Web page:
‘I designed clothes for flower-like women, with rounded shoulders, full feminine busts, and hand-span waists above enormous spreading skirts.’ Christian Dior (1905 – 57), describing the impact of his first collection in the Spring of 1947. Dior introduced hourglass silhouettes and luxurious fabrics, softening previously boxy shoulder pads and cinching the waist for a pronounced feminine look.
Key designers were: Marjorie Field, Renee Gruau and Bernard Blossac.
My favourites are the dynamic pencil and watercolour designs of Blossac. Bernard Blossac (1917-2001) was stationed in Paris during the German occupation. He regularly drew for Vogue, L’Officiel and Harper’s Bazaar. But little is known about his life.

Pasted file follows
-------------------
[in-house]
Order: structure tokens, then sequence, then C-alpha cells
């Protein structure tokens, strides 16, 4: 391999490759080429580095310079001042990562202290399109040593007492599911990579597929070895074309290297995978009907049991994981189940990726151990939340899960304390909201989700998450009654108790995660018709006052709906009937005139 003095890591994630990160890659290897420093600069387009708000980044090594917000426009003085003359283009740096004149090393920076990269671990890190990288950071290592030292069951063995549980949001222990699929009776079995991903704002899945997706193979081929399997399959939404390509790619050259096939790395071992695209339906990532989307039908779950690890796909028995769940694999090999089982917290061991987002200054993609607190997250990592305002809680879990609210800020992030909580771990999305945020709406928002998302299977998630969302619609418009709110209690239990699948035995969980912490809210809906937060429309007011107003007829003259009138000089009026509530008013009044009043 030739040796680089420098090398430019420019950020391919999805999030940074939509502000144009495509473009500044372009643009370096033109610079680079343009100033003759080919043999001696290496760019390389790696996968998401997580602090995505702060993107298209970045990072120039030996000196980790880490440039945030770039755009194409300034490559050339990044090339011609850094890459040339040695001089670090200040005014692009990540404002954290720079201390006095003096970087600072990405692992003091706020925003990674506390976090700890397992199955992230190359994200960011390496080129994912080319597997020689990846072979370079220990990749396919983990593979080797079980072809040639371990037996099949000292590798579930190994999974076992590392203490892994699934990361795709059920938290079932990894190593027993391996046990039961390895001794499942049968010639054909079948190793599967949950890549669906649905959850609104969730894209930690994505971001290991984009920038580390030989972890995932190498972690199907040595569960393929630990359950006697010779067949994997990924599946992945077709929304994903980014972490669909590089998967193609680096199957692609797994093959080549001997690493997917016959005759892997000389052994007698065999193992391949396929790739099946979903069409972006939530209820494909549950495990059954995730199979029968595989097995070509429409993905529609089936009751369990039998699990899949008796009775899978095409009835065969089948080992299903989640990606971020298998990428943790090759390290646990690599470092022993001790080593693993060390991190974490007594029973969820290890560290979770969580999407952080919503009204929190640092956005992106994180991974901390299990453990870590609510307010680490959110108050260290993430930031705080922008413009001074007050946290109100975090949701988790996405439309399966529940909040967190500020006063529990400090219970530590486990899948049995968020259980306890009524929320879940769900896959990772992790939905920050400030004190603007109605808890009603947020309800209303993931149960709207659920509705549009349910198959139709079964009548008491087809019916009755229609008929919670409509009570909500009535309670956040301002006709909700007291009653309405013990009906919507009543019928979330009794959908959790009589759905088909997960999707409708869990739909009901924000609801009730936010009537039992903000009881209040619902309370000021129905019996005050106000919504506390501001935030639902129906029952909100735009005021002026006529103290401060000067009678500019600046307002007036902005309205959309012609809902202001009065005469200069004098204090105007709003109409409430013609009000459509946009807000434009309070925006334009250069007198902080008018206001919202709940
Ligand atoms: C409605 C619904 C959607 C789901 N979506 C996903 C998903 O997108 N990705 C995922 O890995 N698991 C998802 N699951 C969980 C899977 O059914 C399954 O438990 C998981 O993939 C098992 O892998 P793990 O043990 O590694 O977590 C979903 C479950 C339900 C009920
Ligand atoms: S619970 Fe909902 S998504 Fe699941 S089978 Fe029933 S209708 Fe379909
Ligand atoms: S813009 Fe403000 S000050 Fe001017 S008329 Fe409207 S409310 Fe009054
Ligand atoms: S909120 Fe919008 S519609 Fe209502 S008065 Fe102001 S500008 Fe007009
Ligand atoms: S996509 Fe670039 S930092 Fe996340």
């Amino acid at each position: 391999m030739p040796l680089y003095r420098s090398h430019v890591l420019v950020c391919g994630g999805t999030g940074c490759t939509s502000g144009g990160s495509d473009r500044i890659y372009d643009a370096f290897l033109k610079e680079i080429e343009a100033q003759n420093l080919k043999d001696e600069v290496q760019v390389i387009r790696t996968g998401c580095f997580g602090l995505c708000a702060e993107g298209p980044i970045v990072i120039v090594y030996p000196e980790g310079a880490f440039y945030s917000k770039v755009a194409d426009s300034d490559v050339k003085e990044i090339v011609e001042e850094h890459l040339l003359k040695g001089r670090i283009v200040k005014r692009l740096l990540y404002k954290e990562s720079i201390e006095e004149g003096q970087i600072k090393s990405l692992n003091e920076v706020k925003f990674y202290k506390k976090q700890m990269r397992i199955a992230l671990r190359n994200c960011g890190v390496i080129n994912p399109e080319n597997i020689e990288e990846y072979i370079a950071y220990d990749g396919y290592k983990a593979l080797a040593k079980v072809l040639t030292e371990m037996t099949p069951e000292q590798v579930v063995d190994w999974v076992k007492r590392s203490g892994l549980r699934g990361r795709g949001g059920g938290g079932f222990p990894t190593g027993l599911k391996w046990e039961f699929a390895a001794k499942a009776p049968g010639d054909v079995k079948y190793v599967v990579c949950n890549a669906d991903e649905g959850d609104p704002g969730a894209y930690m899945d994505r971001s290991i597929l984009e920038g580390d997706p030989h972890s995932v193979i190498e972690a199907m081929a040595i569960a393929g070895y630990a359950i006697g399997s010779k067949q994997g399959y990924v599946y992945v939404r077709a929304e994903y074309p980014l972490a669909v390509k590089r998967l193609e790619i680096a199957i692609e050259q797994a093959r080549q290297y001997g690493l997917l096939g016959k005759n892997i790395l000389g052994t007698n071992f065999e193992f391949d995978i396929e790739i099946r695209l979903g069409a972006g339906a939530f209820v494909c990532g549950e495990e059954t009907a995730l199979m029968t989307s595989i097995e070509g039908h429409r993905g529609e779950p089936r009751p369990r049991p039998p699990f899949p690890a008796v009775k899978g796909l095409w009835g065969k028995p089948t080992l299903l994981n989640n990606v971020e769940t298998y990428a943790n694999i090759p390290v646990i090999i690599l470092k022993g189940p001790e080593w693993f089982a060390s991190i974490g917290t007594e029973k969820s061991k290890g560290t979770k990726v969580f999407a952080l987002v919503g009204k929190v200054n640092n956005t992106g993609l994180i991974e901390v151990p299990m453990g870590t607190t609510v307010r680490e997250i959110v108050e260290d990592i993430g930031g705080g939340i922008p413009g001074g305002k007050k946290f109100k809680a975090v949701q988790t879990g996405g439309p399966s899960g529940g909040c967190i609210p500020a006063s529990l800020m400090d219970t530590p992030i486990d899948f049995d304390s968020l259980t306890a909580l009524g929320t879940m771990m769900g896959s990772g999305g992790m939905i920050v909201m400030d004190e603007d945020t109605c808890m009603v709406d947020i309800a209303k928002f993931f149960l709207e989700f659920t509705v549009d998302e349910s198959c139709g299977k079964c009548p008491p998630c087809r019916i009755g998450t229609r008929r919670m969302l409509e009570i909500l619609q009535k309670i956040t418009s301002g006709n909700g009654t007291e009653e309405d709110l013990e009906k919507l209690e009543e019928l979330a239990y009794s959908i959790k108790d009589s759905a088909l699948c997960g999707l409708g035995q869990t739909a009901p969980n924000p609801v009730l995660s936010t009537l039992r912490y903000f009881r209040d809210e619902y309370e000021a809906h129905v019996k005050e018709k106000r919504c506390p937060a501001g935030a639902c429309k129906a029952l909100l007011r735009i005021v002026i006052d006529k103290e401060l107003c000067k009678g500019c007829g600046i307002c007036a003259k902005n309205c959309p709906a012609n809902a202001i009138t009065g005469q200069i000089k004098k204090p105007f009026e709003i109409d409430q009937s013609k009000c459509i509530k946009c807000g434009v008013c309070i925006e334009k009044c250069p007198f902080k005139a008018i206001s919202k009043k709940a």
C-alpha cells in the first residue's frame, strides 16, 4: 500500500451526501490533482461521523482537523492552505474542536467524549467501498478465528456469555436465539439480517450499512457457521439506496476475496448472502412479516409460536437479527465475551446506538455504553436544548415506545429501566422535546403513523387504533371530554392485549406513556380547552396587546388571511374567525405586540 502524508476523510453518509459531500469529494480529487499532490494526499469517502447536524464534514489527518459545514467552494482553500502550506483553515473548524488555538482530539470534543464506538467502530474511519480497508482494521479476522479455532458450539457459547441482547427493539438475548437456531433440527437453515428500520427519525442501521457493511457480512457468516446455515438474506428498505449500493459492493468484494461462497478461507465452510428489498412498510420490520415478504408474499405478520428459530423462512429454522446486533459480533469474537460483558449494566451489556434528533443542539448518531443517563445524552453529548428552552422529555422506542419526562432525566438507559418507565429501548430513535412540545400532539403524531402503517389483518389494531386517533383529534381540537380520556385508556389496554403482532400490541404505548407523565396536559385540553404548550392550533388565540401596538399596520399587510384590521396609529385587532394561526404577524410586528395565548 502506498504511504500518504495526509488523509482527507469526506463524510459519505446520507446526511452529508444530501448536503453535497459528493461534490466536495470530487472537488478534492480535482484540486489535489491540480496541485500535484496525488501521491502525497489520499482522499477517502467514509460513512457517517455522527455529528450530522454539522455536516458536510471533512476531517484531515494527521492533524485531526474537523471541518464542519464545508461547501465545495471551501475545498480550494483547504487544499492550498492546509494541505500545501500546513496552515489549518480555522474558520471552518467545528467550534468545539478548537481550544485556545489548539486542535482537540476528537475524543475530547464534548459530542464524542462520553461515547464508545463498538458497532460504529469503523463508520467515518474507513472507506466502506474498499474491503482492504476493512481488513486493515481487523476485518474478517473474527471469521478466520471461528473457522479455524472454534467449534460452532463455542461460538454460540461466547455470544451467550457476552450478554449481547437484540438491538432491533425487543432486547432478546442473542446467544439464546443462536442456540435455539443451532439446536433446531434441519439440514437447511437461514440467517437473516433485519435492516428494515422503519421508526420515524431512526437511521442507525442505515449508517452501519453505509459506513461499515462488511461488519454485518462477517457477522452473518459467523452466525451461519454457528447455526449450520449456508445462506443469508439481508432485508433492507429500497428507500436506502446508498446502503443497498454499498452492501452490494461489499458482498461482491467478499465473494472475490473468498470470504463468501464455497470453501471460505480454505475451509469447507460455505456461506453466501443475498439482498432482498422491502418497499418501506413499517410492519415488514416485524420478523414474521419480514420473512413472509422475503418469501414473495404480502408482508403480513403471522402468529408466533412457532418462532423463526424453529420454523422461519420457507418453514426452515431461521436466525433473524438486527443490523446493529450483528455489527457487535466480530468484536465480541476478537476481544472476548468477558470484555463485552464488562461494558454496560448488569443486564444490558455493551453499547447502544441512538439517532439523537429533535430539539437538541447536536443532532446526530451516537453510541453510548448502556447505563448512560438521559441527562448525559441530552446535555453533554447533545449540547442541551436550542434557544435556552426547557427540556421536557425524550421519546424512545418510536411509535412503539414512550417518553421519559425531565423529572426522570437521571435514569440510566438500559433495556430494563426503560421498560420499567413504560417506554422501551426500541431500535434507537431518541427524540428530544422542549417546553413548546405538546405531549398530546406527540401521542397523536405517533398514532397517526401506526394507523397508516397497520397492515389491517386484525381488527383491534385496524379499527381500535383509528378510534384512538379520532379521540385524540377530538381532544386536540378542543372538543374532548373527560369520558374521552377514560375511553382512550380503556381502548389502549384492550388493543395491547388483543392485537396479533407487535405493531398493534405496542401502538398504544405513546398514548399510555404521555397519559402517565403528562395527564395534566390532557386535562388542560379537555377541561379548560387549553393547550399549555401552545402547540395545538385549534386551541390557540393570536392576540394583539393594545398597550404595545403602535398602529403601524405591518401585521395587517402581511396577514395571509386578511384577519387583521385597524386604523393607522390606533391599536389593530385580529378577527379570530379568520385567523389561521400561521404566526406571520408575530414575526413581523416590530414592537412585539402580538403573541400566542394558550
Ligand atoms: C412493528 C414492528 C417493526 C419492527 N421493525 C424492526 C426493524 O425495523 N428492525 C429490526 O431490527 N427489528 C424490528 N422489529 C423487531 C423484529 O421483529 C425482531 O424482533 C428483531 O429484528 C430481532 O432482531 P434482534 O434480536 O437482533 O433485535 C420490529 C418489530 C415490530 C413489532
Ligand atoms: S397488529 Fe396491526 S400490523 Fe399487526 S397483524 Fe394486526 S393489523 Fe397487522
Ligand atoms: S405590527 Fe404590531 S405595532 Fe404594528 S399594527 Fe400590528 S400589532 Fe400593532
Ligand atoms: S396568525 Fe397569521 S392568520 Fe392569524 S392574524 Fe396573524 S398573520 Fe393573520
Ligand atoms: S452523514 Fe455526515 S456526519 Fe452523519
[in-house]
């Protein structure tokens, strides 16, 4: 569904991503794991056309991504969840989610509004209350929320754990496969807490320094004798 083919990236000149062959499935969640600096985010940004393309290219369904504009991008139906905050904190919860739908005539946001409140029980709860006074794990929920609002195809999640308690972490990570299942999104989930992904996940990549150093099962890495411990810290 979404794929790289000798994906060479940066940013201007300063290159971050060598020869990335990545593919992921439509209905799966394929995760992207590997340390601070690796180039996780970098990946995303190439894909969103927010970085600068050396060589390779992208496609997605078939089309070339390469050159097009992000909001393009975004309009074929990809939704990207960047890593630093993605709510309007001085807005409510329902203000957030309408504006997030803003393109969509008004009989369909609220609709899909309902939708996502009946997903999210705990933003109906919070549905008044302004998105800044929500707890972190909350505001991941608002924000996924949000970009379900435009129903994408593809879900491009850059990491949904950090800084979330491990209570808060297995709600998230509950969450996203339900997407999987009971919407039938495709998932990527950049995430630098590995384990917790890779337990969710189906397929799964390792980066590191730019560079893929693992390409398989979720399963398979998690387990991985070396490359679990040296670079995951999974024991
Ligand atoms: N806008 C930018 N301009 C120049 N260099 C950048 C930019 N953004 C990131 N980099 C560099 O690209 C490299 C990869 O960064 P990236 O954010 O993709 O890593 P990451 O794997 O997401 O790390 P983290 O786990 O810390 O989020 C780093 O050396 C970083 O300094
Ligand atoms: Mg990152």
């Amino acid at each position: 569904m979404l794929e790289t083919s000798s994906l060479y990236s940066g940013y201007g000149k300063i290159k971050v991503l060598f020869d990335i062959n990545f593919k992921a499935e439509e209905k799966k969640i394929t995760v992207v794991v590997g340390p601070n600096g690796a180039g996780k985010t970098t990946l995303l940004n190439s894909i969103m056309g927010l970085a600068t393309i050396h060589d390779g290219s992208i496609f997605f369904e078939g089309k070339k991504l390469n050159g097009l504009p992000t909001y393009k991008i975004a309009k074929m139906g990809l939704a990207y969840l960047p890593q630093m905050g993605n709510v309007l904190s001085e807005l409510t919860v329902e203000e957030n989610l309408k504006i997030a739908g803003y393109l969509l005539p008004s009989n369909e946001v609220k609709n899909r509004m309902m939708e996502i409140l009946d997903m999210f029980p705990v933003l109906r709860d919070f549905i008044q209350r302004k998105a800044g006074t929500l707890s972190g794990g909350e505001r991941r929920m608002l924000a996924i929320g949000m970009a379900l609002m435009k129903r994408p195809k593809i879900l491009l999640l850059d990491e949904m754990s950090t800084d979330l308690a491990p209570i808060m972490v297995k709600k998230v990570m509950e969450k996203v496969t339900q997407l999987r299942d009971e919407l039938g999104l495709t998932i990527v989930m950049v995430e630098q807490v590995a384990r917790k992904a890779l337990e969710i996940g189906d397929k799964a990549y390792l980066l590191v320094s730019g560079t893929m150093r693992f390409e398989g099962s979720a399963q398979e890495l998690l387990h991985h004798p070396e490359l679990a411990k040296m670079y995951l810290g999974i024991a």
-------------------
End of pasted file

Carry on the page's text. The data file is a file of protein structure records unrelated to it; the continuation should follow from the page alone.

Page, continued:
For more Blossac designs see:
For discussions of influence of Japanese calligraphy and abstract art on fashion design of Gruau see:
Often associated with the rise of youthful, ready-to-wear fashions, the fifties were nevertheless a prolific and successful decade for the fashion ‘establishment’ as embodied by couture houses and traditional dressmakers. Fashion illustration continued to flourish in the plethora of magazines published at the time.
Sigrid Hunt (later Roesen) was a fashion illustrator and editor. She came to England from Berlin in the early 1930s and worked for prestigious publications including Vogue, Tatler, and The Sketch. From the late 1950s to 1971 she worked in Germany for the Sudkurrier Welt der Frau and Die Mode.
Jean Demarchy (dates unknown) was a 1950s fashion illustrator who worked in soft pastels to create romantic, abstract, images of couture.